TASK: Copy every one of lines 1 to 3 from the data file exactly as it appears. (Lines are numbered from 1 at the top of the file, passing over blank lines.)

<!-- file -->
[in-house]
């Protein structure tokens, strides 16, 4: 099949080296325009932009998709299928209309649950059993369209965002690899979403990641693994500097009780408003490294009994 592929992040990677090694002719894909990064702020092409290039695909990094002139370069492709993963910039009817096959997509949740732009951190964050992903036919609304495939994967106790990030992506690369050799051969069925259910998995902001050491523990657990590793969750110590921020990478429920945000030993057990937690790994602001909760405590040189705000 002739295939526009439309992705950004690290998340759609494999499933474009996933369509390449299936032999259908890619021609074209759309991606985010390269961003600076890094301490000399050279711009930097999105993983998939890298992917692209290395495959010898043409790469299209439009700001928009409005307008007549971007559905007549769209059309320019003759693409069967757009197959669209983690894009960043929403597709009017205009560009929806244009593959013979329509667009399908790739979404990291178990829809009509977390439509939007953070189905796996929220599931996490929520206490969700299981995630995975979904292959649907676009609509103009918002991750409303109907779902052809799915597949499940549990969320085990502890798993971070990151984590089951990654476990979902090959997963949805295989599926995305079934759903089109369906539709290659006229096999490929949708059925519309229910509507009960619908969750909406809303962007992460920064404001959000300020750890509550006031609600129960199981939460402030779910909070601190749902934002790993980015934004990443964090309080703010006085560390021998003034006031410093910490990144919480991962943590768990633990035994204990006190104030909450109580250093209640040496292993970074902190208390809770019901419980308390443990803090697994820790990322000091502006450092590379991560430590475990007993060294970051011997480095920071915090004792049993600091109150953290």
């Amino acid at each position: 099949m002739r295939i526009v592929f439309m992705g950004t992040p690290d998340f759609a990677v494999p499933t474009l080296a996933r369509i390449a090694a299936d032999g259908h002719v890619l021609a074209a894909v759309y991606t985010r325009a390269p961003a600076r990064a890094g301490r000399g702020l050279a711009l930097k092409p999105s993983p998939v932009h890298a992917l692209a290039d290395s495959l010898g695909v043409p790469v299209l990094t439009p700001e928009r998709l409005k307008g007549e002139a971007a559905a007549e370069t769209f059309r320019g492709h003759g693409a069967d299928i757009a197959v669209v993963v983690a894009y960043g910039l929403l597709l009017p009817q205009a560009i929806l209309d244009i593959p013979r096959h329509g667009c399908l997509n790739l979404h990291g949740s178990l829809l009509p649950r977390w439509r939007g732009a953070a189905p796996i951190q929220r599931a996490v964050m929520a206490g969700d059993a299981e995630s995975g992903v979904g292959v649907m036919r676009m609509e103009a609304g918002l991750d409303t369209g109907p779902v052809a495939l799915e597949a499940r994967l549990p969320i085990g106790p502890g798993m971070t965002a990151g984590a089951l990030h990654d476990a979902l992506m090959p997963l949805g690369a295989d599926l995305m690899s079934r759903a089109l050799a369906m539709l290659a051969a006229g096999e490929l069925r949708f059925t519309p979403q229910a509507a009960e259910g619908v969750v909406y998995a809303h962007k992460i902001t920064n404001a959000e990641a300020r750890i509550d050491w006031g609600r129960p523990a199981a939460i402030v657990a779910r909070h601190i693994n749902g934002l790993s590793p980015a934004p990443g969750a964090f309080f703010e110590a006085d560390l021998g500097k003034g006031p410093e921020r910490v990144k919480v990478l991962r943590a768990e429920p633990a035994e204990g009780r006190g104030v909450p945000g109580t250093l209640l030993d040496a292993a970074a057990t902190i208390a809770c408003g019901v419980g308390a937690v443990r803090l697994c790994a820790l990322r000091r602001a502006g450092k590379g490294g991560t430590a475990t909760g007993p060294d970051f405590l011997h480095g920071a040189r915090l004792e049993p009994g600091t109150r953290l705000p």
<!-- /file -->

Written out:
[in-house]
């Protein structure tokens, strides 16, 4: 099949080296325009932009998709299928209309649950059993369209965002690899979403990641693994500097009780408003490294009994 592929992040990677090694002719894909990064702020092409290039695909990094002139370069492709993963910039009817096959997509949740732009951190964050992903036919609304495939994967106790990030992506690369050799051969069925259910998995902001050491523990657990590793969750110590921020990478429920945000030993057990937690790994602001909760405590040189705000 002739295939526009439309992705950004690290998340759609494999499933474009996933369509390449299936032999259908890619021609074209759309991606985010390269961003600076890094301490000399050279711009930097999105993983998939890298992917692209290395495959010898043409790469299209439009700001928009409005307008007549971007559905007549769209059309320019003759693409069967757009197959669209983690894009960043929403597709009017205009560009929806244009593959013979329509667009399908790739979404990291178990829809009509977390439509939007953070189905796996929220599931996490929520206490969700299981995630995975979904292959649907676009609509103009918002991750409303109907779902052809799915597949499940549990969320085990502890798993971070990151984590089951990654476990979902090959997963949805295989599926995305079934759903089109369906539709290659006229096999490929949708059925519309229910509507009960619908969750909406809303962007992460920064404001959000300020750890509550006031609600129960199981939460402030779910909070601190749902934002790993980015934004990443964090309080703010006085560390021998003034006031410093910490990144919480991962943590768990633990035994204990006190104030909450109580250093209640040496292993970074902190208390809770019901419980308390443990803090697994820790990322000091502006450092590379991560430590475990007993060294970051011997480095920071915090004792049993600091109150953290």
């Amino acid at each position: 099949m002739r295939i526009v592929f439309m992705g950004t992040p690290d998340f759609a990677v494999p499933t474009l080296a996933r369509i390449a090694a299936d032999g259908h002719v890619l021609a074209a894909v759309y991606t985010r325009a390269p961003a600076r990064a890094g301490r000399g702020l050279a711009l930097k092409p999105s993983p998939v932009h890298a992917l692209a290039d290395s495959l010898g695909v043409p790469v299209l990094t439009p700001e928009r998709l409005k307008g007549e002139a971007a559905a007549e370069t769209f059309r320019g492709h003759g693409a069967d299928i757009a197959v669209v993963v983690a894009y960043g910039l929403l597709l009017p009817q205009a560009i929806l209309d244009i593959p013979r096959h329509g667009c399908l997509n790739l979404h990291g949740s178990l829809l009509p649950r977390w439509r939007g732009a953070a189905p796996i951190q929220r599931a996490v964050m929520a206490g969700d059993a299981e995630s995975g992903v979904g292959v649907m036919r676009m609509e103009a609304g918002l991750d409303t369209g109907p779902v052809a495939l799915e597949a499940r994967l549990p969320i085990g106790p502890g798993m971070t965002a990151g984590a089951l990030h990654d476990a979902l992506m090959p997963l949805g690369a295989d599926l995305m690899s079934r759903a089109l050799a369906m539709l290659a051969a006229g096999e490929l069925r949708f059925t519309p979403q229910a509507a009960e259910g619908v969750v909406y998995a809303h962007k992460i902001t920064n404001a959000e990641a300020r750890i509550d050491w006031g609600r129960p523990a199981a939460i402030v657990a779910r909070h601190i693994n749902g934002l790993s590793p980015a934004p990443g969750a964090f309080f703010e110590a006085d560390l021998g500097k003034g006031p410093e921020r910490v990144k919480v990478l991962r943590a768990e429920p633990a035994e204990g009780r006190g104030v909450p945000g109580t250093l209640l030993d040496a292993a970074a057990t902190i208390a809770c408003g019901v419980g308390a937690v443990r803090l697994c790994a820790l990322r000091r602001a502006g450092k590379g490294g991560t430590a475990t909760g007993p060294d970051f405590l011997h480095g920071a040189r915090l004792e049993p009994g600091t109150r953290l705000p």